I think my biggest challenge in writing the series is that I want to write spin-off novels about the major characters who come and go from the story, telling what they’ve been doing while Kit (the main character) is going about the business of self-discovery and saving the world.  I’ve nearly finished writing one of those spin-offs and it may be released in concert with Book 5 in the series.

  • What type of characters do you like to write the most and how much of yourself do you put into them?

I’m not sure if I have a preferred character type, but after some soul searching, I think I like to write characters who are outwardly strong, but inwardly frightened or at least unsure of themselves – which is totally me.  I think it goes much deeper than that though, with how Kit deals with things that go against what she’s been taught, wanting to learn the truth for herself and not necessarily take everything at face value.

  • For any wannabe writers out there what’s the most useful thing you’ve learned?

If you want to have fun writing, write for you – and nobody else.  If you want to be good at it, take the time to learn the trade and read voraciously.  Examine the books you like and those you don’t.  Try to use what you learn from other authors’ styles to make your own stories the best they can be (for your pleasure.)

If you want to write to make money, you need to learn so much more than just being a good writer that can tell great stories.  You need to write to market and you need to be able to market yourself and your books like a pro.  Writing for profit is a business and you need to treat it that way.

  • What writing tricks do you utilise to hit your deadlines and keep your stories on track?

I don’t have any tricks, but I make a point of writing or editing every day, without exception.  On the days when my mind is too preoccupied with the world around me, I might not write much, but I write something – even if it’s just notes about thoughts I’ve got, ideas of where the stories may go, etc.

  • Are you a plotter or a pantser (make it up as you go)?

I started off as a pantser.  I knew exactly where I wanted my story to start and how it was going to end, but everything in the middle took on a life of its own.  I find that, especially when writing dialogue, things start to get pretty fluid as I try to act and react in character.  Sometimes, that means the characters end up pushing the story in unexpected directions.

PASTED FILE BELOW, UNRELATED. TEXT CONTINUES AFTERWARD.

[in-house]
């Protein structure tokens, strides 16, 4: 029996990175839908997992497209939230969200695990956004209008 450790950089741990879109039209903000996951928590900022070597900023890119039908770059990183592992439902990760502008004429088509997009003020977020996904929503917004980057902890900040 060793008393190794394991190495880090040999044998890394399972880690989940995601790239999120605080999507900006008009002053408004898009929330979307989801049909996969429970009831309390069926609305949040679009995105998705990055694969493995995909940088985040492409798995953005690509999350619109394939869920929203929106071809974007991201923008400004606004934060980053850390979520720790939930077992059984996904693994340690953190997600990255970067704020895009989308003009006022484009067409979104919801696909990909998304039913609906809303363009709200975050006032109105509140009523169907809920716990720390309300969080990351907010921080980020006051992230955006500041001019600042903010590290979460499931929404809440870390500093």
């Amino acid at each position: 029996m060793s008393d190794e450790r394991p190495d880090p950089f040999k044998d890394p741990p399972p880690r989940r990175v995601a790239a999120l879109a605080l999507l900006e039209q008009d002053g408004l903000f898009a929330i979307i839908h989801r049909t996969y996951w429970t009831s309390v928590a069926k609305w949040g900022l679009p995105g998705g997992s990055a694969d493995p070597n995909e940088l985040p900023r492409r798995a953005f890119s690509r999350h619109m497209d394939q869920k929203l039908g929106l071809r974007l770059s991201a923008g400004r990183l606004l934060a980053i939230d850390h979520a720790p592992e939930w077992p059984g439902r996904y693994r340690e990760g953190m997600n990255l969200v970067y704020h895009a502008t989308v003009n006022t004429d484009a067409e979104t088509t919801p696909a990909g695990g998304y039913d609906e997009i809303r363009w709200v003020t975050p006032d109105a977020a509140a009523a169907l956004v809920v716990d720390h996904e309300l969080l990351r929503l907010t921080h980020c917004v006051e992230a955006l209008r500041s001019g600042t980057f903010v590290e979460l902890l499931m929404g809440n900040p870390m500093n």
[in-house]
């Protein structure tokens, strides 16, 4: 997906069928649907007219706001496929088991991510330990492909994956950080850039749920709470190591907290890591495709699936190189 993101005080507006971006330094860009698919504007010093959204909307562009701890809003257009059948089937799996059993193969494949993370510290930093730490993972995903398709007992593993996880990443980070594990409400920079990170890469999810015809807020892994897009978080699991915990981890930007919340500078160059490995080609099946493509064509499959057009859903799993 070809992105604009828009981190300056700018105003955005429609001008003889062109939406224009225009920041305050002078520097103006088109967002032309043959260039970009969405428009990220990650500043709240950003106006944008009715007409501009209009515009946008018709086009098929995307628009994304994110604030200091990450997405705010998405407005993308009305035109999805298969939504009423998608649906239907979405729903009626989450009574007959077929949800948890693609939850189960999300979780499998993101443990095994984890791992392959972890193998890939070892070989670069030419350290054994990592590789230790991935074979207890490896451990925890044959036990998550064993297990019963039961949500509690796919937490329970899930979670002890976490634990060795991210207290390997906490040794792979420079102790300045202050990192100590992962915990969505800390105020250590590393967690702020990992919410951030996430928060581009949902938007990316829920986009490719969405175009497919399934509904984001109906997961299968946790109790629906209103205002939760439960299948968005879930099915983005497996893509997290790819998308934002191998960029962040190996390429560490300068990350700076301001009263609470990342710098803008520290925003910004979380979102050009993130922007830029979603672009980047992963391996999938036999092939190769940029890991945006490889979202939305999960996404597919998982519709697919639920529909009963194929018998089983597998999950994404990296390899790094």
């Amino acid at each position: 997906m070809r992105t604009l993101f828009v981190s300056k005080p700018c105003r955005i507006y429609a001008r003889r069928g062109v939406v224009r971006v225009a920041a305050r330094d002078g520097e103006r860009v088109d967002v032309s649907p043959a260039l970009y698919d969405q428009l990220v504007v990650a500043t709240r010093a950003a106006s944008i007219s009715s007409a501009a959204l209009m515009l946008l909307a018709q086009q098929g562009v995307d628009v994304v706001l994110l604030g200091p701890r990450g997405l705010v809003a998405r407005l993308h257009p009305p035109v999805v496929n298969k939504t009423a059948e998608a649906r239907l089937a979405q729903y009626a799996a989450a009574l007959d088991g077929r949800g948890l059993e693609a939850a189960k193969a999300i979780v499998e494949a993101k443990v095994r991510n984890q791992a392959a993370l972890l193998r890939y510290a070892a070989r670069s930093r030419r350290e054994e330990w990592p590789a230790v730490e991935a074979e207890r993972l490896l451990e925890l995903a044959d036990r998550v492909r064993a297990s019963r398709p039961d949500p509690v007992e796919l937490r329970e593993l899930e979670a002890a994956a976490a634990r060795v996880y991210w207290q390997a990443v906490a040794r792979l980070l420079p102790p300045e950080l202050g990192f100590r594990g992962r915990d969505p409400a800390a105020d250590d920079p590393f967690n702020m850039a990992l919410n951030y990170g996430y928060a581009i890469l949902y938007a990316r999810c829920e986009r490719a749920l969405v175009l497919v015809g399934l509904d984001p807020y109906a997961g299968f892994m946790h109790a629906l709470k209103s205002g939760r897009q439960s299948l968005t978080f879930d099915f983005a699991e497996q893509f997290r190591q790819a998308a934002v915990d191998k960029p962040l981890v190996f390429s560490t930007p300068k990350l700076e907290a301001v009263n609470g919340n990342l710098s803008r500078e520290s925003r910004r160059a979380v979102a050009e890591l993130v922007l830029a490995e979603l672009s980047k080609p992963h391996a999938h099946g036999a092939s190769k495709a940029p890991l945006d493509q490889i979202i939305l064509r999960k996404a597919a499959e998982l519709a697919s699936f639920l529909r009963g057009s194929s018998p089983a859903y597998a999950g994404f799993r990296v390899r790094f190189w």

When I started Book 5, I knew I needed to map out the rest of the story because there were so many different wheels spinning, I had to make sure they all went in the right direction.  So, each book has a planned start, middle and end – but how they’re going to flow is still totally by the seat of my pants.  I love writing this way.  Each day is a surprise.

  • What plans do you have for the future? A new series or perhaps a dip into other genres?

I’m undecided.  I really enjoy a lot of different genres, except for pure romance type novels.  I really enjoy police procedurals, but I don’t know enough about the subject matter to write them.  I will likely continue in the fantasy genre for quite a while, but I think I’d like to work in a few mystery/suspense and/or dark-fantasy/horror stories into my world, so long as I can keep them YA appropriate.

  • With the world the way it is at the moment what sort of tales do you prefer? Ones with heroes where good triumphs over evil or ones that take a darker approach?

I think the world’s affairs shapes us in unexpected ways and it shows up unintentionally in my writing.  I like stories where good triumphs over evil.  I love the idea of happily ever afters.  I like love stories where people find each other and find happiness together.  But, the realist in me says that the world can be a really crappy place.  So, unless you’re a world-class-hero type, I like the idea of stories where the heroes make good things happen in their own small piece of the world, where they live and the people with whom they interact

  • What’s better, Harry Potter, Lord of the Rings or Star Wars?

Dang, that’s a particularly tough question for me because I really like all these stories (but to be fair, I’ve never read a Star Wars novel.)  I think that it’s tough to say which is best because they all have very different settings.  But, if I have to pick one, I’ll say Lord of the Rings, because it has likely triggered my love of the epic fantasy genre.  I had to read the books several times before I was able to keep all the people straight in my head, but then again, I think I was 10 or 11 the first time I read them.

Follow Paul –

Website: https://mouchetsoftware.ca

Facebook Page: https://www.facebook.com/VeilOfEntropy

Facebook Group: https://www.facebook.com/groups/944377969011690

Discord: http://discord.veilofentropy.com


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Author Interview: Nils Odlund

This weeks author interview is with fantasy author Nils Odlund whose new book will be released at the end of this month!


Hi Nils tell us a bit about yourself and what inspired you to write?

To begin with, I’m originally Swedish, but since 2007 live in Cork, Ireland, and I write in English.

About ten years ago, I stumbled onto writing, as a hobby, almost by accident. At the time, I was applying for game design jobs, but had no actual experience making games, and I wanted to change that. Only, I had no idea how to get started making a computer game, so instead I decided to create a setting for a Pen & Paper RPG.